- A look at a rare balanced life means that life after retirement will largely resemble life prior to retirement. When your actual life and your ideal life overlap significantly, you don’t need to make drastic changes.
- This story is an inspiration and template for dual physician primary care households looking for role models. A low cost of living area, modest housing, public school education for children, and frugal habits have created a four-legged strategy to support a sustainable medical career.
- She was sanguine about the sacrifice she was making in a half-time career: professional advancement and positions of authority were harder to come by, and she was less likely to be promoted. She was willing to accept these trade-offs, but went in with eyes wide open.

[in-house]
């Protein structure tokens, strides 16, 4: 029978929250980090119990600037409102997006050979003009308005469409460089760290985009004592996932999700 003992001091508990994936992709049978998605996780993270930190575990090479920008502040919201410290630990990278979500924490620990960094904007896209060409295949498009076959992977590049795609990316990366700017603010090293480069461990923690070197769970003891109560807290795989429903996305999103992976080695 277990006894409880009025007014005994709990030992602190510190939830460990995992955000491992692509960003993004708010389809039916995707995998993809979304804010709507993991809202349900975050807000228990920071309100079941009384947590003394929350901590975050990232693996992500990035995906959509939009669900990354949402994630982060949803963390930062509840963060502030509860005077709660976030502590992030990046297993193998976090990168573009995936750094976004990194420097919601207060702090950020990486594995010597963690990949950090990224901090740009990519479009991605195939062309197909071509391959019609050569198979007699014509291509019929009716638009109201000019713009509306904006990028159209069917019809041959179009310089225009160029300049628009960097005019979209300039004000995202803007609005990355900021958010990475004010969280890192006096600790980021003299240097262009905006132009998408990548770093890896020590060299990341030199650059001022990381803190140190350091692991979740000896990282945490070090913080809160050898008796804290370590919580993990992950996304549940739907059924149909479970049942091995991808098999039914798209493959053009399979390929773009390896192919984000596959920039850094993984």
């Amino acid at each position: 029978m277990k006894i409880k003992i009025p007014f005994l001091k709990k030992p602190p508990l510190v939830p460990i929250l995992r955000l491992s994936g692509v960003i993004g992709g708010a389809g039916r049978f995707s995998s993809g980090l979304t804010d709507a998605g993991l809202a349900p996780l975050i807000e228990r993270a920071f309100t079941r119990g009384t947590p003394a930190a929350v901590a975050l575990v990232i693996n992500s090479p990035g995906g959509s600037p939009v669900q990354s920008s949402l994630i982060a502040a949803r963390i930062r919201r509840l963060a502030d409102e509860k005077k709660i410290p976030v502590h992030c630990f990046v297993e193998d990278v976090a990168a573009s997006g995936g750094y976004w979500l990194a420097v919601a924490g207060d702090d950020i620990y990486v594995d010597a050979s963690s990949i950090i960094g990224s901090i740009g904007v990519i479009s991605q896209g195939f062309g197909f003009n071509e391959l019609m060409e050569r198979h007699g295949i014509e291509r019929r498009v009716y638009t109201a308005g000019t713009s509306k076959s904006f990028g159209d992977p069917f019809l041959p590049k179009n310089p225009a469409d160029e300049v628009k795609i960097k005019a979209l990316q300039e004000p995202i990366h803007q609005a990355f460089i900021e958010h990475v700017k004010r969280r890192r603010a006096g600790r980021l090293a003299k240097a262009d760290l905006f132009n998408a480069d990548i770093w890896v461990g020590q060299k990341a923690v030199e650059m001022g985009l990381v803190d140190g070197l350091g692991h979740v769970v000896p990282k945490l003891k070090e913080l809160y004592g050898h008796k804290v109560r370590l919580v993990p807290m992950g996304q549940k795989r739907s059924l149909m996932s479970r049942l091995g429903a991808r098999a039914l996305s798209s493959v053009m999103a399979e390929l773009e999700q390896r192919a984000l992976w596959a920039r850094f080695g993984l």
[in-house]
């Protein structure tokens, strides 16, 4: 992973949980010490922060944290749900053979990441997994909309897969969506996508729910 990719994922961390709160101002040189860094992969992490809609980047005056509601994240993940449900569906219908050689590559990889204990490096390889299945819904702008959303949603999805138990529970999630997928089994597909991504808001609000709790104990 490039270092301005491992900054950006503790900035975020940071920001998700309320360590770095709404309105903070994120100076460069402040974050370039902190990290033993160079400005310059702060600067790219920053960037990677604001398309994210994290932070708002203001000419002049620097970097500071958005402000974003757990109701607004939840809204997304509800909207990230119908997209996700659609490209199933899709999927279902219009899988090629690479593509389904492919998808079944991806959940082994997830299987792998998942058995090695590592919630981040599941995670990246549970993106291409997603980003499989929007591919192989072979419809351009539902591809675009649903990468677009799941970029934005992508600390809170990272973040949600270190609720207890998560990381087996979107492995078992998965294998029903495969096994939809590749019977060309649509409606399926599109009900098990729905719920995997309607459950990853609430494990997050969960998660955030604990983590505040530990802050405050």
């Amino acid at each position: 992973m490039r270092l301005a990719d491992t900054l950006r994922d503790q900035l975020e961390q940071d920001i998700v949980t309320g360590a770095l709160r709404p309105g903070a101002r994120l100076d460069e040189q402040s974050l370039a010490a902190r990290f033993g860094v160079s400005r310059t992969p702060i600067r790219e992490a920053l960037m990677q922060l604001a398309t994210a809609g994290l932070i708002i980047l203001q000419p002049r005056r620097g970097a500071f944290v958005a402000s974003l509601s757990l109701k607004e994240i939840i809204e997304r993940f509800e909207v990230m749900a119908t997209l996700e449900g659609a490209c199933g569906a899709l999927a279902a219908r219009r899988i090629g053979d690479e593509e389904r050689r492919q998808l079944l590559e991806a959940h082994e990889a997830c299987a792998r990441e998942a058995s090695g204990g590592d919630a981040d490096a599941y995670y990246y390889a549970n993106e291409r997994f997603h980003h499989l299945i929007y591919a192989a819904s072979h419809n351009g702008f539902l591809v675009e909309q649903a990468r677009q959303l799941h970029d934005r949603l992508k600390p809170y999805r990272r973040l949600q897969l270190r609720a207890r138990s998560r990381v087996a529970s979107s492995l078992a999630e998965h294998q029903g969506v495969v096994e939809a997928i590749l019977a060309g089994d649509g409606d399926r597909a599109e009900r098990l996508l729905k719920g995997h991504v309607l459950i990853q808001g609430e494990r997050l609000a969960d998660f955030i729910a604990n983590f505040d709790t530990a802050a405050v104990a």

- “My husband and I always focused on a budget that fit our income.” They spent based on the reality of earnings, not based on external expectations of how a doctor should spend. The ability to rely on internal rather than external sources of validation is critical for this to succeed.
- Over time, her identity grew less invested in her profession as a physician. She realized early on that the hospital would not love her back.